The Bush administration plans to fight a recent court decision that threatens to curb its powers to obtain logs of Americans' Internet activities without court approval.
As expected, the U.S. Department of Justice on Monday filed a notice that it plans to appeal a September federal court ruling that declared the surveillance tactic, known as a national security letter, to be unconstitutional. The government's filing was one paragraph long and came with no additional comment, according to the Associated Press.
The power to use national security letters has been around for a few decades, but it was effectively expanded by the controversial Patriot Act after the September 11 terrorist attacks. The law allows FBI agents to send Internet service providers secret demands for logs of things like e-mail correspondence and search queries, without obtaining a judge's approval in advance. That authority, which can also be used to obtain bank and telephone records, is only supposed to be used for investigations related to terrorism.
The letters are typically accompanied by gag orders restricting the recipient's ability to disclose their contents. In the case at hand, U.S. District Judge Victor Marrero in New York ruled those gag orders aren't "sufficiently narrowly tailored" and therefore trample on the First Amendment.
Unlawful use of national security letter powers by the FBI has already been documented by internal auditors. Earlier this year, the Justice Department inspector general issued a report documenting "serious misuse" of the technique, drawing congressional ire but no concrete penalties, since unlawful of national security letters isn't technically a felony.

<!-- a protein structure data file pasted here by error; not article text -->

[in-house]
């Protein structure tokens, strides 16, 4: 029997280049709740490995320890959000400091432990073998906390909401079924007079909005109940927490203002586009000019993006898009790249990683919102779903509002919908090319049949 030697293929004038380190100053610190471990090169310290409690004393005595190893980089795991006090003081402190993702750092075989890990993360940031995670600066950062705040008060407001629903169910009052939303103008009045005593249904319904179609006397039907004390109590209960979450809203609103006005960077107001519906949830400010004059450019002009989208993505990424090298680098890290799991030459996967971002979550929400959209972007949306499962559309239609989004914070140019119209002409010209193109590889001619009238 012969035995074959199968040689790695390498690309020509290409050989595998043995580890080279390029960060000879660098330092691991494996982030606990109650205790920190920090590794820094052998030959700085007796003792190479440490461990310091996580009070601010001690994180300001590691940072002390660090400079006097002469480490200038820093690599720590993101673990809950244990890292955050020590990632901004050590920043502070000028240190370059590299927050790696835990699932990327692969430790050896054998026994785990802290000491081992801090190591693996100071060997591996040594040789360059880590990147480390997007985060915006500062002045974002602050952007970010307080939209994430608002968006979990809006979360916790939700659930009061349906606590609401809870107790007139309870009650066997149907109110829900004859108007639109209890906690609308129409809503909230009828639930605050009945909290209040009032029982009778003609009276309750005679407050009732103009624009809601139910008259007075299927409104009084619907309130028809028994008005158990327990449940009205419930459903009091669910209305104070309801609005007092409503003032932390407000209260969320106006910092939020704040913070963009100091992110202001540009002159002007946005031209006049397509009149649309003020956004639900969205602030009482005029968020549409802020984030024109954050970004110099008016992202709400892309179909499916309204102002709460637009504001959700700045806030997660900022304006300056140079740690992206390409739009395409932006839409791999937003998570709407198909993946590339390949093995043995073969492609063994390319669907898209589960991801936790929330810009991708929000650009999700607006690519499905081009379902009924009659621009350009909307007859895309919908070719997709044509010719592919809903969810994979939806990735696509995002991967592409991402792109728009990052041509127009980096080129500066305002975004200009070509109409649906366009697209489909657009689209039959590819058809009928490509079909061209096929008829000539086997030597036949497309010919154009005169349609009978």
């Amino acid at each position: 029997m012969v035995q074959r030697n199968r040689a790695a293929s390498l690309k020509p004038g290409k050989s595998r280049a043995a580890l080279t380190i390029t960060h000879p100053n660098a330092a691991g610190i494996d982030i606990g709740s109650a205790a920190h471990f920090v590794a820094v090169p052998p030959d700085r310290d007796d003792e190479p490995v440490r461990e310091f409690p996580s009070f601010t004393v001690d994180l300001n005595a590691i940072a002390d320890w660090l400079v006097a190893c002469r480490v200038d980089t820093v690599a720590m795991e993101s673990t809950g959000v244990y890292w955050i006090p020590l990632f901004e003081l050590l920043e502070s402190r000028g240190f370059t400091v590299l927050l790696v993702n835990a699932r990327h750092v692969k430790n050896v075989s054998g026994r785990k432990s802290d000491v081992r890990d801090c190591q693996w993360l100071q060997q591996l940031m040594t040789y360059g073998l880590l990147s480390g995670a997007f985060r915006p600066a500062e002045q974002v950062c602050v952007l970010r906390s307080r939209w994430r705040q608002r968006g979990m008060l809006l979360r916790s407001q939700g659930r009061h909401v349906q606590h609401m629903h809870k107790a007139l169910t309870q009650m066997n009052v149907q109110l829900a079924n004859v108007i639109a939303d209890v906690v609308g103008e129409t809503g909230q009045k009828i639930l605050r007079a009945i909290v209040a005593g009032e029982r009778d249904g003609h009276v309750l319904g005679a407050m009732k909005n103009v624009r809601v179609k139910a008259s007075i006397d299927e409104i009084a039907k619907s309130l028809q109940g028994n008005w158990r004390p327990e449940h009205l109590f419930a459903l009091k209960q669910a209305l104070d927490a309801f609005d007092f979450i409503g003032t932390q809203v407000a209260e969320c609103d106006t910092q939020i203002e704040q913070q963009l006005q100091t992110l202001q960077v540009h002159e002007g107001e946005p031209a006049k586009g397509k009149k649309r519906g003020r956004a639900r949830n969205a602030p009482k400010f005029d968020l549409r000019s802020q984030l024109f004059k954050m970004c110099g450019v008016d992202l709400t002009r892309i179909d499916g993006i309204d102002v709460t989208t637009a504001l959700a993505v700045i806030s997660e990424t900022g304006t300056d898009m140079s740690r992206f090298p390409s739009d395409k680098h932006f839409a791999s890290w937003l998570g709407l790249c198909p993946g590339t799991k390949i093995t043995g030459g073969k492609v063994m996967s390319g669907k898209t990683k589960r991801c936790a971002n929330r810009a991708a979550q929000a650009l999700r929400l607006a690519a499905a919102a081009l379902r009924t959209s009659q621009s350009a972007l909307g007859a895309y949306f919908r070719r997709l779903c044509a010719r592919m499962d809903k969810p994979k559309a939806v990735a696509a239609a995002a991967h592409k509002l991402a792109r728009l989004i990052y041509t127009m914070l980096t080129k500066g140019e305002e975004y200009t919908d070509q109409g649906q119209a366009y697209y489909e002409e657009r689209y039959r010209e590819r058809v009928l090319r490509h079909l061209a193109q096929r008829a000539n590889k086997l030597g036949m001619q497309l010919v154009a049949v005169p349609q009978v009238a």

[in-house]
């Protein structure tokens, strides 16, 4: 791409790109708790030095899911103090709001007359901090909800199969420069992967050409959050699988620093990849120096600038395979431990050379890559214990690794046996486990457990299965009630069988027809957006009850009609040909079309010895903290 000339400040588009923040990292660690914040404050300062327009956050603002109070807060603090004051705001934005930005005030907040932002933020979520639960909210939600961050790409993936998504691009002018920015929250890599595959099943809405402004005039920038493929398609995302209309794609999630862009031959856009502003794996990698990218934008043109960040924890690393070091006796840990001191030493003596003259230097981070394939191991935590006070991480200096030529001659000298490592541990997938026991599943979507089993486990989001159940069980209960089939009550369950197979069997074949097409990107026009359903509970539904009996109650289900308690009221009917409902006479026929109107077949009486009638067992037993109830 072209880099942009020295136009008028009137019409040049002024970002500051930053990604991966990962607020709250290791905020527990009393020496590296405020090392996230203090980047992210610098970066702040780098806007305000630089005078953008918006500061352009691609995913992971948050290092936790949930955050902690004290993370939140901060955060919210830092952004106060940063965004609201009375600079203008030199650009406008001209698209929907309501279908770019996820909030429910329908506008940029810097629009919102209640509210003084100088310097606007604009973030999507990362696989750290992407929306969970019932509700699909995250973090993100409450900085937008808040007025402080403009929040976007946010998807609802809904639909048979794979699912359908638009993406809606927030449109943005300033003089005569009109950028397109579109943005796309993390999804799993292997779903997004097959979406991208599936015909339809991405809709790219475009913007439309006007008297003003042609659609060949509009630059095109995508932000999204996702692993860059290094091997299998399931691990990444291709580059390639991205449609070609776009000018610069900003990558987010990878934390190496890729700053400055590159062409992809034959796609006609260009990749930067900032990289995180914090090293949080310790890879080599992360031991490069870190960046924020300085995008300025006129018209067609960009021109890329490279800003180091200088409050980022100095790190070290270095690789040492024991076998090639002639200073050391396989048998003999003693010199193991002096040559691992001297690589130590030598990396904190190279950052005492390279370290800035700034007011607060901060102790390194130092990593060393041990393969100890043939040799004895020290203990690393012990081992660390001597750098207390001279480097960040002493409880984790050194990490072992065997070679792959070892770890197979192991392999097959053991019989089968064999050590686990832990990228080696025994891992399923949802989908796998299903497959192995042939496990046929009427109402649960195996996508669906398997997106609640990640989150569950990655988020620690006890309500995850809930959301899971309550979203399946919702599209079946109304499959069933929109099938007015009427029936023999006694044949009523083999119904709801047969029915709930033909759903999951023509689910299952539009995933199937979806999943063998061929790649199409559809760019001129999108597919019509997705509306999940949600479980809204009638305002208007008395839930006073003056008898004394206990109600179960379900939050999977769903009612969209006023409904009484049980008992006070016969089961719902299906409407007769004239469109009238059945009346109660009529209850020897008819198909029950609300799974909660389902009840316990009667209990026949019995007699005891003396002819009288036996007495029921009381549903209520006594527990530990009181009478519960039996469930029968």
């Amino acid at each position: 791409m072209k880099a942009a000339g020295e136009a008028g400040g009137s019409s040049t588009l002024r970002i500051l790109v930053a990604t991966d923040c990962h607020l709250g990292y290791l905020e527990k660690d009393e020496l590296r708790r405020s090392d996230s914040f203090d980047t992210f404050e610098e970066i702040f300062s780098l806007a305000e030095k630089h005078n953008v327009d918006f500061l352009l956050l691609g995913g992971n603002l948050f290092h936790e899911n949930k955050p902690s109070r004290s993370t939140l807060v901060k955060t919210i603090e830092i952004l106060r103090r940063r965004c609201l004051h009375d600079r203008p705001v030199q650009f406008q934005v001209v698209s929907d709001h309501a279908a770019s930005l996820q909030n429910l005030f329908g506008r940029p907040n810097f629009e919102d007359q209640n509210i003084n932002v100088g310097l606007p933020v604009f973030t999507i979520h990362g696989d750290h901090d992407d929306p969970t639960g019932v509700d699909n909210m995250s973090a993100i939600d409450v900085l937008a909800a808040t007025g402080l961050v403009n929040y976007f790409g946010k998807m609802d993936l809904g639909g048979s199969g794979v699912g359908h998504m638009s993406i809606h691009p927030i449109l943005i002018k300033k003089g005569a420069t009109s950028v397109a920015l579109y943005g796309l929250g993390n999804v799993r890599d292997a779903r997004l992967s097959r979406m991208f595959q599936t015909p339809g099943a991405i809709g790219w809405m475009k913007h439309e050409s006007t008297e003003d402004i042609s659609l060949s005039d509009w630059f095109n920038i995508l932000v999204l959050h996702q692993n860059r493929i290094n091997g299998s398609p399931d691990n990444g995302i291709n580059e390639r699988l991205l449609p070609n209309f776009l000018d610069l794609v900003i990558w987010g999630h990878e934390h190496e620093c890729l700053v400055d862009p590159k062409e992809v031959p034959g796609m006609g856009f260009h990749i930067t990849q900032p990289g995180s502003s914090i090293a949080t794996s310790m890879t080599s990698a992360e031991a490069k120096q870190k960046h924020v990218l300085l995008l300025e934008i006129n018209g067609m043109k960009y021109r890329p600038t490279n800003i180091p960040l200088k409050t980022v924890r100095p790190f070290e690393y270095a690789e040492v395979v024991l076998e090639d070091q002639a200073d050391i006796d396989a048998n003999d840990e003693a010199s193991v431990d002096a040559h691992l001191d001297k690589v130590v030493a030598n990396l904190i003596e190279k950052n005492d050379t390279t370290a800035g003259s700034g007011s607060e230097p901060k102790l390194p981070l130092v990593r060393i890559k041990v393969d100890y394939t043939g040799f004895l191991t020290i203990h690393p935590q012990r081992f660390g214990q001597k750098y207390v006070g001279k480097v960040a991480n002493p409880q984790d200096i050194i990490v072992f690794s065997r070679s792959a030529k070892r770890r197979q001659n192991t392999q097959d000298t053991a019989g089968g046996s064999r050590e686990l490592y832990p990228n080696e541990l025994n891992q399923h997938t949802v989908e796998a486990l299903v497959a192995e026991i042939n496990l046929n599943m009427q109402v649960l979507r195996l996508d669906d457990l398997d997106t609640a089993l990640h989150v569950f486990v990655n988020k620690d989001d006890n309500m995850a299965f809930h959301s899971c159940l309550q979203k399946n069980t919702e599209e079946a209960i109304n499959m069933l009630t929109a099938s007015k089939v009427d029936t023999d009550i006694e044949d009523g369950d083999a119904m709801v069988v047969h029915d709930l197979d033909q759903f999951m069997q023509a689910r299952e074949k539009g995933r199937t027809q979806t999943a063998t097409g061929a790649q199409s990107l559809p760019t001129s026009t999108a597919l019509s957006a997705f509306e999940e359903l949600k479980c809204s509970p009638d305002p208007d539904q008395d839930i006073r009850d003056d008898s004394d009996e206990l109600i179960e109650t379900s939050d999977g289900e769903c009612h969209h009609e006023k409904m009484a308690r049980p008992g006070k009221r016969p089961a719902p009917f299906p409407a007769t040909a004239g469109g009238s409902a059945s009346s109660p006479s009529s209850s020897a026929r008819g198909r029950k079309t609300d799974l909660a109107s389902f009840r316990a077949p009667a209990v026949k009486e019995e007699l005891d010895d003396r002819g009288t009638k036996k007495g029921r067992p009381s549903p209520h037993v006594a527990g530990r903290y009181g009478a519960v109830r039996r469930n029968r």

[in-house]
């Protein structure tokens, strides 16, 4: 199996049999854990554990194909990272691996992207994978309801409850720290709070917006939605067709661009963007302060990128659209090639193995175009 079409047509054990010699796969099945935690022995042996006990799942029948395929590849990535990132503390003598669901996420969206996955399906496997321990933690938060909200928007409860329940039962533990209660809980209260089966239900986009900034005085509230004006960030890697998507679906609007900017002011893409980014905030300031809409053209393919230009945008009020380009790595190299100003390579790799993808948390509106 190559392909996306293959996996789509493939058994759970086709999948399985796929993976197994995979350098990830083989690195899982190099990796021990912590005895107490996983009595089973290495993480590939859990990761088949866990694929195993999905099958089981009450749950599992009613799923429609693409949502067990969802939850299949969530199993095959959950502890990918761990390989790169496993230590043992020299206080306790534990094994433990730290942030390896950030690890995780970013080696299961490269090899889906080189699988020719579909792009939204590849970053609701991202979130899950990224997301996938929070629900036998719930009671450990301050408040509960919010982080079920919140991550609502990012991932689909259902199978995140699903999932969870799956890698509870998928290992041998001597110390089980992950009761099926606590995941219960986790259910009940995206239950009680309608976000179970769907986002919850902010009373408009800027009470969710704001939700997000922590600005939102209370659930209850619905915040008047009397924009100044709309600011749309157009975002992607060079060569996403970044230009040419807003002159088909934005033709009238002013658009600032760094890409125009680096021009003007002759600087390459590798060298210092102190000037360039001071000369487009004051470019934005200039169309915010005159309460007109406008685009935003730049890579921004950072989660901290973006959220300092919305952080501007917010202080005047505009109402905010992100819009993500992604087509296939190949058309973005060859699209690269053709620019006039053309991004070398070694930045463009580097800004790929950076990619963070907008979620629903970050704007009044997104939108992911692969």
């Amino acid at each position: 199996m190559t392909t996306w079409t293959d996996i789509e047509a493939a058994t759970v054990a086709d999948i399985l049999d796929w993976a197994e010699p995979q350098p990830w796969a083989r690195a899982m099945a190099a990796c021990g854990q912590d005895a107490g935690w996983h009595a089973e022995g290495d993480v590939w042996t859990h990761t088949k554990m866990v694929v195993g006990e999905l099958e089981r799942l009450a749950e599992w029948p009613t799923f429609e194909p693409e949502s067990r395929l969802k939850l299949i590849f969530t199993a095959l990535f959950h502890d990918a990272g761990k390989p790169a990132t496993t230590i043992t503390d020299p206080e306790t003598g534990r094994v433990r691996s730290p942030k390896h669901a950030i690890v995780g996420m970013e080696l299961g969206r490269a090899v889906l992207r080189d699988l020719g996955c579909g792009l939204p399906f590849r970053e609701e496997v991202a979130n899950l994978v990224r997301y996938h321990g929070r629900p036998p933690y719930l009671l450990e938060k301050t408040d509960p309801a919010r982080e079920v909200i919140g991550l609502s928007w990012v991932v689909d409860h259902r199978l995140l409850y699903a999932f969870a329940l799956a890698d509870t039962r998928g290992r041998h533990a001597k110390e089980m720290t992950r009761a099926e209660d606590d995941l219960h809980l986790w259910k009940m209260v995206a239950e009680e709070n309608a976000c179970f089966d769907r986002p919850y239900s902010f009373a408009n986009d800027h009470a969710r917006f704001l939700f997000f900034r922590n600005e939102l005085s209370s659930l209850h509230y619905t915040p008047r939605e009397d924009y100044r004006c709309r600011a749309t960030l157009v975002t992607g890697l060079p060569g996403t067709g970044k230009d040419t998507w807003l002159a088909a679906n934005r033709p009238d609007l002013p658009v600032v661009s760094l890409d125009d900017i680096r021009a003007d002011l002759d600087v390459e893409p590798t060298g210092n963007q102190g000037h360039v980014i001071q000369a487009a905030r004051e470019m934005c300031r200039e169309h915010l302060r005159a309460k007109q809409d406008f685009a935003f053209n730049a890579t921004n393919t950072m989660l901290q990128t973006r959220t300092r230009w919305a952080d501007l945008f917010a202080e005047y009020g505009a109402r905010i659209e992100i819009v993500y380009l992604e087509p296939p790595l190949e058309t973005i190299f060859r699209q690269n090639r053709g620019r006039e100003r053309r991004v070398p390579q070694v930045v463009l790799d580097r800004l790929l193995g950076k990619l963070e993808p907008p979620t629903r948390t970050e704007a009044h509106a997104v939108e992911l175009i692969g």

The American Civil Liberties Union filed the lawsuit challenging the national security letters on behalf of an anonymous Internet service provider. The president of that unnamed company spoke out against the gag order provision in a statement released by the ACLU on Monday.
"Perhaps the most harmful consequence of the gag provisions is that they make it difficult or impossible for people like me--people who have firsthand experience with the NSL statute--to discuss their specific concerns with the public, the press, and Congress," the "John Doe" plaintiff said in a statement. "This seems to be counterintuitive to everything I assumed about this country's commitment to free speech and the value of political discourse."
Jameel Jaffer, director of the ACLU's National Security Project, said he was confident the appellate court would back the lower court's conclusions.